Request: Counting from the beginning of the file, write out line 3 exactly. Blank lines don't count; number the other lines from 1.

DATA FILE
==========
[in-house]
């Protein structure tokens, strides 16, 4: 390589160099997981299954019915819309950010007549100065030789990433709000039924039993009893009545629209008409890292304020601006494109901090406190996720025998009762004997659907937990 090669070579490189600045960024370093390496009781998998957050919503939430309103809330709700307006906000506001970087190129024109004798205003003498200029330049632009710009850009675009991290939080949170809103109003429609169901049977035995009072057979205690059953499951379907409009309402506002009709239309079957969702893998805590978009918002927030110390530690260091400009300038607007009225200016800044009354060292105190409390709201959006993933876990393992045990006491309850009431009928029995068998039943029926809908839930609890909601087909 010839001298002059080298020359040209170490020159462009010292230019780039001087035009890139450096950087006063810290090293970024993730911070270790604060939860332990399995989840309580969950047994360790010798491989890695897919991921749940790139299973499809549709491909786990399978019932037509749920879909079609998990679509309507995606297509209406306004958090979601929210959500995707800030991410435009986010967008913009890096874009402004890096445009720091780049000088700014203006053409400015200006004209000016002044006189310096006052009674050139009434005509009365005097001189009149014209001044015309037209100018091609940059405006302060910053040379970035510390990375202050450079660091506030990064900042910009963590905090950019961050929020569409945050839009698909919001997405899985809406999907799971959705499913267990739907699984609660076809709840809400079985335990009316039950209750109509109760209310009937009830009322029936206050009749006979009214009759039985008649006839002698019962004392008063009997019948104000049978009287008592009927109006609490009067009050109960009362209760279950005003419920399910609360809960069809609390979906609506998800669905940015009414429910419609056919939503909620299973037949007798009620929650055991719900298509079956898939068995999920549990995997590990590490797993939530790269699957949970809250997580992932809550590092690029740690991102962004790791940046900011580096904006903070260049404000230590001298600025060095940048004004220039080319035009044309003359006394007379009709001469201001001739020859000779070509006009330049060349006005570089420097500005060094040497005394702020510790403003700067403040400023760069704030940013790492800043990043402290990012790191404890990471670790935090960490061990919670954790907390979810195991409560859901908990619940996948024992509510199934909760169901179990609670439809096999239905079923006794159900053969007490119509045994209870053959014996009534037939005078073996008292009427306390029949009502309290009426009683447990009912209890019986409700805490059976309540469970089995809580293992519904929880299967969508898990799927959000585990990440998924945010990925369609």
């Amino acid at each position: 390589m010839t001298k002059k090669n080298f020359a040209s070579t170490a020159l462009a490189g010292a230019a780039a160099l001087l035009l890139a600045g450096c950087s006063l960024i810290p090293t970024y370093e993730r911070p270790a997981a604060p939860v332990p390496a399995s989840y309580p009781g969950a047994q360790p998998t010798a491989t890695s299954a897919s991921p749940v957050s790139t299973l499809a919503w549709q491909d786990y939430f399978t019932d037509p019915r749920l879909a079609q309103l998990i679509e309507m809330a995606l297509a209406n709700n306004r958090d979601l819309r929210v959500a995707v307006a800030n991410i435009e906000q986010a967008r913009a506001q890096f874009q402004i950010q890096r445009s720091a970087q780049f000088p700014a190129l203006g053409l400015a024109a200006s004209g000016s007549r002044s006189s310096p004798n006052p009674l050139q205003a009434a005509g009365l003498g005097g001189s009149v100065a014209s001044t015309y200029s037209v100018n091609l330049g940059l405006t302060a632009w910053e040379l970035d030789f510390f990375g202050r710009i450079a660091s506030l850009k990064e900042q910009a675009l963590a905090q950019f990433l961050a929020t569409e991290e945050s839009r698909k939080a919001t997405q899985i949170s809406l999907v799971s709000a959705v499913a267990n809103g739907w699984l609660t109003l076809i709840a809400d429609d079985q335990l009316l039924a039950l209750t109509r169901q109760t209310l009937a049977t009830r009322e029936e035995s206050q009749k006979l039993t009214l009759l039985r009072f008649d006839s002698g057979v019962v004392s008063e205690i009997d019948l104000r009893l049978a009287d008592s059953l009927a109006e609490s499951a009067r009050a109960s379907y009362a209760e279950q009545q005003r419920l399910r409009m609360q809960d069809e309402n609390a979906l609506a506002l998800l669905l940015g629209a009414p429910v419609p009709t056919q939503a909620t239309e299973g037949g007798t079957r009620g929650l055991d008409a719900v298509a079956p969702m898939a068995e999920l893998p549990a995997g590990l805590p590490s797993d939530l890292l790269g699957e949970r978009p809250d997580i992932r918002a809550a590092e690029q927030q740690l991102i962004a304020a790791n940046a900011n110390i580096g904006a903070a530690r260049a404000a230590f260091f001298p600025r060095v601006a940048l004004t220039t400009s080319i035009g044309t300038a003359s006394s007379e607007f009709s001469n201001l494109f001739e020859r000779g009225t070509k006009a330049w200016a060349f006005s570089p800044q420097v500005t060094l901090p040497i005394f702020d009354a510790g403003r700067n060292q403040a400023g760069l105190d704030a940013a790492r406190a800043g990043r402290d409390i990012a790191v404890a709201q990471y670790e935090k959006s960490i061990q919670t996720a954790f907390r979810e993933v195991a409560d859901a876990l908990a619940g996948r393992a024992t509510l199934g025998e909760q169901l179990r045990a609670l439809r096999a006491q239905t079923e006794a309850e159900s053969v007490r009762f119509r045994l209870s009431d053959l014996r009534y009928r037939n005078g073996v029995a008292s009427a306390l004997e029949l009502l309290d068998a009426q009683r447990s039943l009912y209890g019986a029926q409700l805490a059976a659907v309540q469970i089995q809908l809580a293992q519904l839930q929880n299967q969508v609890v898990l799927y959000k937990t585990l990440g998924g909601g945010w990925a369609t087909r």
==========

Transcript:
């Amino acid at each position: 390589m010839t001298k002059k090669n080298f020359a040209s070579t170490a020159l462009a490189g010292a230019a780039a160099l001087l035009l890139a600045g450096c950087s006063l960024i810290p090293t970024y370093e993730r911070p270790a997981a604060p939860v332990p390496a399995s989840y309580p009781g969950a047994q360790p998998t010798a491989t890695s299954a897919s991921p749940v957050s790139t299973l499809a919503w549709q491909d786990y939430f399978t019932d037509p019915r749920l879909a079609q309103l998990i679509e309507m809330a995606l297509a209406n709700n306004r958090d979601l819309r929210v959500a995707v307006a800030n991410i435009e906000q986010a967008r913009a506001q890096f874009q402004i950010q890096r445009s720091a970087q780049f000088p700014a190129l203006g053409l400015a024109a200006s004209g000016s007549r002044s006189s310096p004798n006052p009674l050139q205003a009434a005509g009365l003498g005097g001189s009149v100065a014209s001044t015309y200029s037209v100018n091609l330049g940059l405006t302060a632009w910053e040379l970035d030789f510390f990375g202050r710009i450079a660091s506030l850009k990064e900042q910009a675009l963590a905090q950019f990433l961050a929020t569409e991290e945050s839009r698909k939080a919001t997405q899985i949170s809406l999907v799971s709000a959705v499913a267990n809103g739907w699984l609660t109003l076809i709840a809400d429609d079985q335990l009316l039924a039950l209750t109509r169901q109760t209310l009937a049977t009830r009322e029936e035995s206050q009749k006979l039993t009214l009759l039985r009072f008649d006839s002698g057979v019962v004392s008063e205690i009997d019948l104000r009893l049978a009287d008592s059953l009927a109006e609490s499951a009067r009050a109960s379907y009362a209760e279950q009545q005003r419920l399910r409009m609360q809960d069809e309402n609390a979906l609506a506002l998800l669905l940015g629209a009414p429910v419609p009709t056919q939503a909620t239309e299973g037949g007798t079957r009620g929650l055991d008409a719900v298509a079956p969702m898939a068995e999920l893998p549990a995997g590990l805590p590490s797993d939530l890292l790269g699957e949970r978009p809250d997580i992932r918002a809550a590092e690029q927030q740690l991102i962004a304020a790791n940046a900011n110390i580096g904006a903070a530690r260049a404000a230590f260091f001298p600025r060095v601006a940048l004004t220039t400009s080319i035009g044309t300038a003359s006394s007379e607007f009709s001469n201001l494109f001739e020859r000779g009225t070509k006009a330049w200016a060349f006005s570089p800044q420097v500005t060094l901090p040497i005394f702020d009354a510790g403003r700067n060292q403040a400023g760069l105190d704030a940013a790492r406190a800043g990043r402290d409390i990012a790191v404890a709201q990471y670790e935090k959006s960490i061990q919670t996720a954790f907390r979810e993933v195991a409560d859901a876990l908990a619940g996948r393992a024992t509510l199934g025998e909760q169901l179990r045990a609670l439809r096999a006491q239905t079923e006794a309850e159900s053969v007490r009762f119509r045994l209870s009431d053959l014996r009534y009928r037939n005078g073996v029995a008292s009427a306390l004997e029949l009502l309290d068998a009426q009683r447990s039943l009912y209890g019986a029926q409700l805490a059976a659907v309540q469970i089995q809908l809580a293992q519904l839930q929880n299967q969508v609890v898990l799927y959000k937990t585990l990440g998924g909601g945010w990925a369609t087909r």